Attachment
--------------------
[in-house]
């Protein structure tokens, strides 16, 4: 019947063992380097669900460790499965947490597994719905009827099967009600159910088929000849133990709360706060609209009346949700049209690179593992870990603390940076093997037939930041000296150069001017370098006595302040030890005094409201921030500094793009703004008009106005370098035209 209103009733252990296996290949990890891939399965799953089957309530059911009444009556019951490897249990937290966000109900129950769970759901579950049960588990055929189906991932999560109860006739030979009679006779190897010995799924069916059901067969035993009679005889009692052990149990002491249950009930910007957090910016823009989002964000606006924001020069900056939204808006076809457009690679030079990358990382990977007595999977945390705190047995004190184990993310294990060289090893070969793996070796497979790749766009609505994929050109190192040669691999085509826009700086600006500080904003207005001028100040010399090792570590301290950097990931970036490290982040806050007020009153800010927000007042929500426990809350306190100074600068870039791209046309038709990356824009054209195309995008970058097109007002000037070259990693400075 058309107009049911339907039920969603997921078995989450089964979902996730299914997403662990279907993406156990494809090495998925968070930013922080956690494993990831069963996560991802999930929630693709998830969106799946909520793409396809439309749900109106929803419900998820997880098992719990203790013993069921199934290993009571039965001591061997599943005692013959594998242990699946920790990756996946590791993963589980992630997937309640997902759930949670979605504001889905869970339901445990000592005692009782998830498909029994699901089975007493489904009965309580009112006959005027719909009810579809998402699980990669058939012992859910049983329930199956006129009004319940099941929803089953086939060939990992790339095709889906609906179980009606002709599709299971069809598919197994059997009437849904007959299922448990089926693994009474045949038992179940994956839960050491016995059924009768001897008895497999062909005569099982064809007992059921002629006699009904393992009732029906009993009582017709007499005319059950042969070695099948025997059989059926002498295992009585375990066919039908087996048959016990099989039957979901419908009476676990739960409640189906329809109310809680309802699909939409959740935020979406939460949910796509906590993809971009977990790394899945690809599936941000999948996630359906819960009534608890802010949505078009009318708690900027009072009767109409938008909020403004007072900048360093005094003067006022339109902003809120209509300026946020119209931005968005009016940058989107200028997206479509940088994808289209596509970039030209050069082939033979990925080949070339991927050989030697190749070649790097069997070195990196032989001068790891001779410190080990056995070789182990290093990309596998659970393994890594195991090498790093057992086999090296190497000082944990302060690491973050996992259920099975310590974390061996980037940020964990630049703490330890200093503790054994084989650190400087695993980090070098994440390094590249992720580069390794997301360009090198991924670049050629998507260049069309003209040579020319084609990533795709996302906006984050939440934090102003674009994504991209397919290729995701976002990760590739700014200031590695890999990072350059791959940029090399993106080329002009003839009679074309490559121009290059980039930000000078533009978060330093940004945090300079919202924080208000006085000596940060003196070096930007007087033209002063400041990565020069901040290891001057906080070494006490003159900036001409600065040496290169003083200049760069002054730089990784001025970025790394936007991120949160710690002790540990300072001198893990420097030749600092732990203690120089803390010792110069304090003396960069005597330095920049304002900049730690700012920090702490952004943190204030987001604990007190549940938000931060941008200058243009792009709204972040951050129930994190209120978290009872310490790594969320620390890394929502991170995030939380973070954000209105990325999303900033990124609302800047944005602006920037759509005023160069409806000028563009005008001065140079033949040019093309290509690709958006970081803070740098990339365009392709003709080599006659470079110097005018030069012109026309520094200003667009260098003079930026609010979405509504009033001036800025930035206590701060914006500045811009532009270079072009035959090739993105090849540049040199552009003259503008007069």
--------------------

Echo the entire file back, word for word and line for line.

[in-house]
């Protein structure tokens, strides 16, 4: 019947063992380097669900460790499965947490597994719905009827099967009600159910088929000849133990709360706060609209009346949700049209690179593992870990603390940076093997037939930041000296150069001017370098006595302040030890005094409201921030500094793009703004008009106005370098035209 209103009733252990296996290949990890891939399965799953089957309530059911009444009556019951490897249990937290966000109900129950769970759901579950049960588990055929189906991932999560109860006739030979009679006779190897010995799924069916059901067969035993009679005889009692052990149990002491249950009930910007957090910016823009989002964000606006924001020069900056939204808006076809457009690679030079990358990382990977007595999977945390705190047995004190184990993310294990060289090893070969793996070796497979790749766009609505994929050109190192040669691999085509826009700086600006500080904003207005001028100040010399090792570590301290950097990931970036490290982040806050007020009153800010927000007042929500426990809350306190100074600068870039791209046309038709990356824009054209195309995008970058097109007002000037070259990693400075 058309107009049911339907039920969603997921078995989450089964979902996730299914997403662990279907993406156990494809090495998925968070930013922080956690494993990831069963996560991802999930929630693709998830969106799946909520793409396809439309749900109106929803419900998820997880098992719990203790013993069921199934290993009571039965001591061997599943005692013959594998242990699946920790990756996946590791993963589980992630997937309640997902759930949670979605504001889905869970339901445990000592005692009782998830498909029994699901089975007493489904009965309580009112006959005027719909009810579809998402699980990669058939012992859910049983329930199956006129009004319940099941929803089953086939060939990992790339095709889906609906179980009606002709599709299971069809598919197994059997009437849904007959299922448990089926693994009474045949038992179940994956839960050491016995059924009768001897008895497999062909005569099982064809007992059921002629006699009904393992009732029906009993009582017709007499005319059950042969070695099948025997059989059926002498295992009585375990066919039908087996048959016990099989039957979901419908009476676990739960409640189906329809109310809680309802699909939409959740935020979406939460949910796509906590993809971009977990790394899945690809599936941000999948996630359906819960009534608890802010949505078009009318708690900027009072009767109409938008909020403004007072900048360093005094003067006022339109902003809120209509300026946020119209931005968005009016940058989107200028997206479509940088994808289209596509970039030209050069082939033979990925080949070339991927050989030697190749070649790097069997070195990196032989001068790891001779410190080990056995070789182990290093990309596998659970393994890594195991090498790093057992086999090296190497000082944990302060690491973050996992259920099975310590974390061996980037940020964990630049703490330890200093503790054994084989650190400087695993980090070098994440390094590249992720580069390794997301360009090198991924670049050629998507260049069309003209040579020319084609990533795709996302906006984050939440934090102003674009994504991209397919290729995701976002990760590739700014200031590695890999990072350059791959940029090399993106080329002009003839009679074309490559121009290059980039930000000078533009978060330093940004945090300079919202924080208000006085000596940060003196070096930007007087033209002063400041990565020069901040290891001057906080070494006490003159900036001409600065040496290169003083200049760069002054730089990784001025970025790394936007991120949160710690002790540990300072001198893990420097030749600092732990203690120089803390010792110069304090003396960069005597330095920049304002900049730690700012920090702490952004943190204030987001604990007190549940938000931060941008200058243009792009709204972040951050129930994190209120978290009872310490790594969320620390890394929502991170995030939380973070954000209105990325999303900033990124609302800047944005602006920037759509005023160069409806000028563009005008001065140079033949040019093309290509690709958006970081803070740098990339365009392709003709080599006659470079110097005018030069012109026309520094200003667009260098003079930026609010979405509504009033001036800025930035206590701060914006500045811009532009270079072009035959090739993105090849540049040199552009003259503008007069």